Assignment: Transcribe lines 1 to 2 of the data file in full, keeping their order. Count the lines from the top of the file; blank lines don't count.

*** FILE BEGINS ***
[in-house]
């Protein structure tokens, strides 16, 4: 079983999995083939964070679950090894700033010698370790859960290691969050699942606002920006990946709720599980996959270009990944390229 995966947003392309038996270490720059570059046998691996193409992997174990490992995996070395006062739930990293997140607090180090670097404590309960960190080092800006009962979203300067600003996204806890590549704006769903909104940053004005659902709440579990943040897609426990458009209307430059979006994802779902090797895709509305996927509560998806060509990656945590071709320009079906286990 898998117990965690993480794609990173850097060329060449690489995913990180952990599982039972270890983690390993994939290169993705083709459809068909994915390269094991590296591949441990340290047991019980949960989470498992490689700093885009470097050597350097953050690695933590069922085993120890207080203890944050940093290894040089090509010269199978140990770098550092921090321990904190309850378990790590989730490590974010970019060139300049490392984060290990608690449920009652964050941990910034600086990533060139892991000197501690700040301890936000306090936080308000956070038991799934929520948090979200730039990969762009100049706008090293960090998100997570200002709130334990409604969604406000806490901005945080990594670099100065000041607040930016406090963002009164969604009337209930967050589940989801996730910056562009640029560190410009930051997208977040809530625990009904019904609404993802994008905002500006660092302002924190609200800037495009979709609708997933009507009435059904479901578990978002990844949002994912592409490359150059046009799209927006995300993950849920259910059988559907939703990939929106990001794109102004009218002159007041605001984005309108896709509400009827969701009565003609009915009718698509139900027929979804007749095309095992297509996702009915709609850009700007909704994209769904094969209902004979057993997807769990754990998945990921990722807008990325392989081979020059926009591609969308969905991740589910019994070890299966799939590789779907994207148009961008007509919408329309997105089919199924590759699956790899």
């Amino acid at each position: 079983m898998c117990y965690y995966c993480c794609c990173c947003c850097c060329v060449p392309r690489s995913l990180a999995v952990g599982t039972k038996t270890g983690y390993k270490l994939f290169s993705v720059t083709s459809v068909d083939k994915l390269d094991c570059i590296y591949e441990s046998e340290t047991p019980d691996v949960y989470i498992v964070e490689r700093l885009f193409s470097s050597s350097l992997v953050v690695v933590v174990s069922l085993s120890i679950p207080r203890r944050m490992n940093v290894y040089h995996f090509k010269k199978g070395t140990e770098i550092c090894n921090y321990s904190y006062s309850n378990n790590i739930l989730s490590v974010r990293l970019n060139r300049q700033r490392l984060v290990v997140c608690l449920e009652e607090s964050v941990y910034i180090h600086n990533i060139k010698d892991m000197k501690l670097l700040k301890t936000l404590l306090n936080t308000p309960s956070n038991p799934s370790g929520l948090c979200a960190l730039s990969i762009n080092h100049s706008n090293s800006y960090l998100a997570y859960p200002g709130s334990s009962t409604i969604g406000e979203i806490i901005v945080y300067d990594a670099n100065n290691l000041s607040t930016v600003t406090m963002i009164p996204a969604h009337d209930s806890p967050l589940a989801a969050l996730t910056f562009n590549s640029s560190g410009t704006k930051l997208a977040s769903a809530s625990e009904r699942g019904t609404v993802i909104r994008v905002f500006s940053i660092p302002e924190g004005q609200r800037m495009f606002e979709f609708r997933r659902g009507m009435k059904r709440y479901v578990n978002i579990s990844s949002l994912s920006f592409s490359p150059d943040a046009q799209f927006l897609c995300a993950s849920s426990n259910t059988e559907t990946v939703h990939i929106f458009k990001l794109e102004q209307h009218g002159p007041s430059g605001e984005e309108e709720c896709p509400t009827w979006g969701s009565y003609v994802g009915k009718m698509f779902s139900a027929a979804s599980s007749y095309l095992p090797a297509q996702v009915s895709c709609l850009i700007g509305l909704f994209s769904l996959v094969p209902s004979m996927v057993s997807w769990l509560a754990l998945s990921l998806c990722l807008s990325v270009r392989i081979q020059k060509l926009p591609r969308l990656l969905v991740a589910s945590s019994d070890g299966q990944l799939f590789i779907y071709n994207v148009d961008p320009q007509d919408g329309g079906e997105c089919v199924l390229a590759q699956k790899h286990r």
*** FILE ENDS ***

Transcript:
[in-house]
């Protein structure tokens, strides 16, 4: 079983999995083939964070679950090894700033010698370790859960290691969050699942606002920006990946709720599980996959270009990944390229 995966947003392309038996270490720059570059046998691996193409992997174990490992995996070395006062739930990293997140607090180090670097404590309960960190080092800006009962979203300067600003996204806890590549704006769903909104940053004005659902709440579990943040897609426990458009209307430059979006994802779902090797895709509305996927509560998806060509990656945590071709320009079906286990 898998117990965690993480794609990173850097060329060449690489995913990180952990599982039972270890983690390993994939290169993705083709459809068909994915390269094991590296591949441990340290047991019980949960989470498992490689700093885009470097050597350097953050690695933590069922085993120890207080203890944050940093290894040089090509010269199978140990770098550092921090321990904190309850378990790590989730490590974010970019060139300049490392984060290990608690449920009652964050941990910034600086990533060139892991000197501690700040301890936000306090936080308000956070038991799934929520948090979200730039990969762009100049706008090293960090998100997570200002709130334990409604969604406000806490901005945080990594670099100065000041607040930016406090963002009164969604009337209930967050589940989801996730910056562009640029560190410009930051997208977040809530625990009904019904609404993802994008905002500006660092302002924190609200800037495009979709609708997933009507009435059904479901578990978002990844949002994912592409490359150059046009799209927006995300993950849920259910059988559907939703990939929106990001794109102004009218002159007041605001984005309108896709509400009827969701009565003609009915009718698509139900027929979804007749095309095992297509996702009915709609850009700007909704994209769904094969209902004979057993997807769990754990998945990921990722807008990325392989081979020059926009591609969308969905991740589910019994070890299966799939590789779907994207148009961008007509919408329309997105089919199924590759699956790899």